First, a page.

President Obama will wait until after the November election to name a nominee for attorney general, setting the stage for an intense battle in the postelection Senate that could last until Christmas, a White House official said Tuesday.
The delay, which White House officials said came at the request of Senate Democrats, reflected concern about the effect Obama’s pick might have on the midterm election, when Republicans appear to be on the verge of taking control of the Senate.
Some Democrats worry that a controversial nominee, such as Labor Secretary Thomas E. Perez, could put vulnerable Democratic senators, such as Mary L. Landrieu of Louisiana and Mark Pryor of Arkansas, in a tougher spot. Senate leaders are concerned the nomination will become a campaign issue in an already tight election, according to a White House official who was not authorized to speak publicly on the matter.
The White House similarly postponed moving forward with its immigration plan, partly out of concern it might hurt Democratic candidates in November.
White House officials said Tuesday that Obama may still attempt to win Senate confirmation for his nominee during the lame-duck session after the election, but they acknowledged the delay could push the vote back until after a new Senate takes office in January.
The confirmation process for such an important post normally takes about two months or more. A formal nomination is now likely to come in early to mid-November.
Obama has been deliberating over who should replace Atty. Gen. Eric H. Holder Jr., who last month announced his plans to step down. White House officials said the president had narrowed the field but had not yet made his choice, despite the fact that Holder’s departure had long been anticipated.
In addition to Perez, the leading contenders for the job are said to be Solicitor Gen. Donald Verrilli Jr. and former White House Counsel Kathryn Ruemmler, although officials say others are in the mix. Perez, a liberal attorney long involved in Maryland politics, would be the most controversial pick, in part because of his record as Obama’s assistant attorney general for civil rights.
Some Republicans interpreted the delay in announcing the nominee as a sign that Obama intended to name Perez.
“This timing shows, once again, that the president and Democrat Senate leaders are willing to play politics with important policy decisions,” said Sen. Charles E. Grassley of Iowa, the top Republican on the Senate Judiciary Committee. “First it was immigration, and now Senate Democrats have asked the president to delay his announcement for attorney general so they can avoid making clear to the voters of their states where they stand on what could be a controversial choice for attorney general.”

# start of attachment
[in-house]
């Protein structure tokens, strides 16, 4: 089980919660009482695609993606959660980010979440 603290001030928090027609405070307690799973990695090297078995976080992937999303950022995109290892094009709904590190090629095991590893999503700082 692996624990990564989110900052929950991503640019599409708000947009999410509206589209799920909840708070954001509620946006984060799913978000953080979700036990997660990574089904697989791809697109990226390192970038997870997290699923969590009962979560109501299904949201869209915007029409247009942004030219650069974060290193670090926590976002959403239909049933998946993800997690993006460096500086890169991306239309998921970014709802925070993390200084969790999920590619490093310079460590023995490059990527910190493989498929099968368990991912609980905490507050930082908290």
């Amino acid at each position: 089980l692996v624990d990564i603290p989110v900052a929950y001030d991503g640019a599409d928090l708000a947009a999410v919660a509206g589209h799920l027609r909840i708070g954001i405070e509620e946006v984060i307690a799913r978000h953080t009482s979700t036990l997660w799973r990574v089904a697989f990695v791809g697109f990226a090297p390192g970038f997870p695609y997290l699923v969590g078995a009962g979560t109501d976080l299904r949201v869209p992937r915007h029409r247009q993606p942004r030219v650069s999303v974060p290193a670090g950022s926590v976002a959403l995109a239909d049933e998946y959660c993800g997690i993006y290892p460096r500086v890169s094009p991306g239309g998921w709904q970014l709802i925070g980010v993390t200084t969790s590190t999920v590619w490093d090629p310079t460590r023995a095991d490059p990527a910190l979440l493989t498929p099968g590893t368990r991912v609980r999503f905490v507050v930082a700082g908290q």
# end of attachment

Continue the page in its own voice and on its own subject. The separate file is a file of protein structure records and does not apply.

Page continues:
If a vote occurs in a Democratic-controlled Senate in a postelection session, Republicans would be powerless to block the nominee under current rules. But with polls indicating that Republicans have a solid chance of winning a majority in the next Senate, Obama’s ability to win confirmation of a controversial nominee would be greatly reduced if he waits until next year.
Not all Democrats may be pleased by the decision. Senate Judiciary Committee Chairman Patrick J. Leahy (D-Vt.), who will chair any hearings if they occur this year, said two weeks ago that the White House should move forward with a nomination as soon as possible. A Judiciary Committee aide noted Tuesday that a confirmation hearing was scheduled at the sole discretion of the committee chairman.
White House officials said the delay would allow their deliberative process to continue.
“I would anticipate that it will take a little bit of time for the work to be done to determine ... who the right person is for that important task,” White House Press Secretary Josh Earnest said Tuesday when asked about the attorney general nomination. “I also would anticipate that the Senate will act quickly and in bipartisan fashion to confirm that person.”
White House officials emphasized that the primary reason for the delay was the request from Senate leadership, not the president’s indecision.
In a conference call with reporters Tuesday, Perez, who has been Labor secretary since July 2013, was asked whether he had talked to the White House about the attorney general job. “My conversations with the White House have been all about the long-term unemployed ... all about the progress we’re making as a nation in putting people back to work,” he said. “That’s my singular focus.”
Michael A. Memoli of the Washington bureau and John Fritze of the Baltimore Sun contributed to this report.